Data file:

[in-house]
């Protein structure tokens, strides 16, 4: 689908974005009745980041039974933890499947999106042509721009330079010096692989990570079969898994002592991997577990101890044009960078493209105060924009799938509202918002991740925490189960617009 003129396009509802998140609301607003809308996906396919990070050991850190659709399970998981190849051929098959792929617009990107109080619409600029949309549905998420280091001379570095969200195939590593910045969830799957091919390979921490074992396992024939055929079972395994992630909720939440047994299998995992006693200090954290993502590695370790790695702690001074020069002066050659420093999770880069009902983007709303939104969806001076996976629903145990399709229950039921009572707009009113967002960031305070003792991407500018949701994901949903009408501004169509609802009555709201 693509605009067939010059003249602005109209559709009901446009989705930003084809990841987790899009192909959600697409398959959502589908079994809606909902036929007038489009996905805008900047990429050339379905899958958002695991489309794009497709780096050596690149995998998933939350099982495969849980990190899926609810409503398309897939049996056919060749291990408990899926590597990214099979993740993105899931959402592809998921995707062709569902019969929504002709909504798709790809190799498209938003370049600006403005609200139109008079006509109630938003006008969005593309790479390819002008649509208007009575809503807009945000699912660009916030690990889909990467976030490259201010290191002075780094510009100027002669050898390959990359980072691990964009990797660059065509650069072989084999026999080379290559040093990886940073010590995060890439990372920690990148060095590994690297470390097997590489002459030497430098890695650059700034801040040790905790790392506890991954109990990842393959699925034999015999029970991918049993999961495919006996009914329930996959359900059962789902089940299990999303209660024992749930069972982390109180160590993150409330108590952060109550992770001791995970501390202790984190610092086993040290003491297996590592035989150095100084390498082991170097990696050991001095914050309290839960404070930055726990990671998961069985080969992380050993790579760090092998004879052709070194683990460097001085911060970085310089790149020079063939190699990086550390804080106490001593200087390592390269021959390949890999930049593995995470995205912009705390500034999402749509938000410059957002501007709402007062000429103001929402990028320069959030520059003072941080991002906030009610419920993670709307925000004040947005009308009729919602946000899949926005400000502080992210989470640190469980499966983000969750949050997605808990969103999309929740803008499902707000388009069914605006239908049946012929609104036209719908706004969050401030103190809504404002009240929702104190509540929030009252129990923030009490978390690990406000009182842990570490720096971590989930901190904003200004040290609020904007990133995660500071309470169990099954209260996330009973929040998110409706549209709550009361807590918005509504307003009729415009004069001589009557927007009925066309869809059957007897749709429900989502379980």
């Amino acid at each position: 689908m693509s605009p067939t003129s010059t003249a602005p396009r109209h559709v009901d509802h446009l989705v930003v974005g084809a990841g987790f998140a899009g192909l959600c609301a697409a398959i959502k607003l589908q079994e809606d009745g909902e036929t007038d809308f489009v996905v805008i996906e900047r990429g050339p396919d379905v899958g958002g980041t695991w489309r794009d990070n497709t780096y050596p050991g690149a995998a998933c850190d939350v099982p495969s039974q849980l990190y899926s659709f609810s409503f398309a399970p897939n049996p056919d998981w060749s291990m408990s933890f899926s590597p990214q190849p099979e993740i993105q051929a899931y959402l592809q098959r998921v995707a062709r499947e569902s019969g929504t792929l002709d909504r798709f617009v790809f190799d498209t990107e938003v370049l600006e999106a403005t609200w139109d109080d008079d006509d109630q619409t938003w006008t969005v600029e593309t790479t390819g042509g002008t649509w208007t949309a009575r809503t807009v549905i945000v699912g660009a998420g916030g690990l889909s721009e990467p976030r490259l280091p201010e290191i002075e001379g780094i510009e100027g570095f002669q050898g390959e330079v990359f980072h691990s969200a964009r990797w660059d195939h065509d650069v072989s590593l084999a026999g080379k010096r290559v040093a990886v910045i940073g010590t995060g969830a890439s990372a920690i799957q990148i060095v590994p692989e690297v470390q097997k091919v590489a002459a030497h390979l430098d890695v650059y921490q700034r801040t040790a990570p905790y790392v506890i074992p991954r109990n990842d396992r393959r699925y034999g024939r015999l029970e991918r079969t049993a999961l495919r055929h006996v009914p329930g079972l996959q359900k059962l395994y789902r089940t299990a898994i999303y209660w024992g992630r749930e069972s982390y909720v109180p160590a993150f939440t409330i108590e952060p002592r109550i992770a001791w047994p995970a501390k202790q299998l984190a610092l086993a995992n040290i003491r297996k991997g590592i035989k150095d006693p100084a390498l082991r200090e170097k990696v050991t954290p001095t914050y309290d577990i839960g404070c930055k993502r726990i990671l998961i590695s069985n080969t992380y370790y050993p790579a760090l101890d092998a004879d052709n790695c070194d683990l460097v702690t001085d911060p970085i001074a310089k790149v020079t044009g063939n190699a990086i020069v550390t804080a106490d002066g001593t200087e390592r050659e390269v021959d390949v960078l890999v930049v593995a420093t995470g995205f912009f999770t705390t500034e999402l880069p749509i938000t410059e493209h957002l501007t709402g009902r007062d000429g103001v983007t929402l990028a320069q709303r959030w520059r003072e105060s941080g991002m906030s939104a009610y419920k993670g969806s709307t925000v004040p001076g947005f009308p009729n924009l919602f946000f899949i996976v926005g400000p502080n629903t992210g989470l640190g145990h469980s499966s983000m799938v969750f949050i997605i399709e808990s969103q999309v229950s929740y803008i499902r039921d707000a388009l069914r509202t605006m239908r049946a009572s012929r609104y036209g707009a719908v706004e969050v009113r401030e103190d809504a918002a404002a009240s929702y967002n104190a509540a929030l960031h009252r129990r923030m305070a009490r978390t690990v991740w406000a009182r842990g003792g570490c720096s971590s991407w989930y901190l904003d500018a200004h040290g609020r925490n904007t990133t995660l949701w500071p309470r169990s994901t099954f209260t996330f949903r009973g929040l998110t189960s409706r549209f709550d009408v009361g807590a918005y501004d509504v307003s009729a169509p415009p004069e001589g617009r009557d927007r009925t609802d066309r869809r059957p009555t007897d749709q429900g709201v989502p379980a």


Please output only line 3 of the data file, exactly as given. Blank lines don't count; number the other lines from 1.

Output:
């Amino acid at each position: 689908m693509s605009p067939t003129s010059t003249a602005p396009r109209h559709v009901d509802h446009l989705v930003v974005g084809a990841g987790f998140a899009g192909l959600c609301a697409a398959i959502k607003l589908q079994e809606d009745g909902e036929t007038d809308f489009v996905v805008i996906e900047r990429g050339p396919d379905v899958g958002g980041t695991w489309r794009d990070n497709t780096y050596p050991g690149a995998a998933c850190d939350v099982p495969s039974q849980l990190y899926s659709f609810s409503f398309a399970p897939n049996p056919d998981w060749s291990m408990s933890f899926s590597p990214q190849p099979e993740i993105q051929a899931y959402l592809q098959r998921v995707a062709r499947e569902s019969g929504t792929l002709d909504r798709f617009v790809f190799d498209t990107e938003v370049l600006e999106a403005t609200w139109d109080d008079d006509d109630q619409t938003w006008t969005v600029e593309t790479t390819g042509g002008t649509w208007t949309a009575r809503t807009v549905i945000v699912g660009a998420g916030g690990l889909s721009e990467p976030r490259l280091p201010e290191i002075e001379g780094i510009e100027g570095f002669q050898g390959e330079v990359f980072h691990s969200a964009r990797w660059d195939h065509d650069v072989s590593l084999a026999g080379k010096r290559v040093a990886v910045i940073g010590t995060g969830a890439s990372a920690i799957q990148i060095v590994p692989e690297v470390q097997k091919v590489a002459a030497h390979l430098d890695v650059y921490q700034r801040t040790a990570p905790y790392v506890i074992p991954r109990n990842d396992r393959r699925y034999g024939r015999l029970e991918r079969t049993a999961l495919r055929h006996v009914p329930g079972l996959q359900k059962l395994y789902r089940t299990a898994i999303y209660w024992g992630r749930e069972s982390y909720v109180p160590a993150f939440t409330i108590e952060p002592r109550i992770a001791w047994p995970a501390k202790q299998l984190a610092l086993a995992n040290i003491r297996k991997g590592i035989k150095d006693p100084a390498l082991r200090e170097k990696v050991t954290p001095t914050y309290d577990i839960g404070c930055k993502r726990i990671l998961i590695s069985n080969t992380y370790y050993p790579a760090l101890d092998a004879d052709n790695c070194d683990l460097v702690t001085d911060p970085i001074a310089k790149v020079t044009g063939n190699a990086i020069v550390t804080a106490d002066g001593t200087e390592r050659e390269v021959d390949v960078l890999v930049v593995a420093t995470g995205f912009f999770t705390t500034e999402l880069p749509i938000t410059e493209h957002l501007t709402g009902r007062d000429g103001v983007t929402l990028a320069q709303r959030w520059r003072e105060s941080g991002m906030s939104a009610y419920k993670g969806s709307t925000v004040p001076g947005f009308p009729n924009l919602f946000f899949i996976v926005g400000p502080n629903t992210g989470l640190g145990h469980s499966s983000m799938v969750f949050i997605i399709e808990s969103q999309v229950s929740y803008i499902r039921d707000a388009l069914r509202t605006m239908r049946a009572s012929r609104y036209g707009a719908v706004e969050v009113r401030e103190d809504a918002a404002a009240s929702y967002n104190a509540a929030l960031h009252r129990r923030m305070a009490r978390t690990v991740w406000a009182r842990g003792g570490c720096s971590s991407w989930y901190l904003d500018a200004h040290g609020r925490n904007t990133t995660l949701w500071p309470r169990s994901t099954f209260t996330f949903r009973g929040l998110t189960s409706r549209f709550d009408v009361g807590a918005y501004d509504v307003s009729a169509p415009p004069e001589g617009r009557d927007r009925t609802d066309r869809r059957p009555t007897d749709q429900g709201v989502p379980a």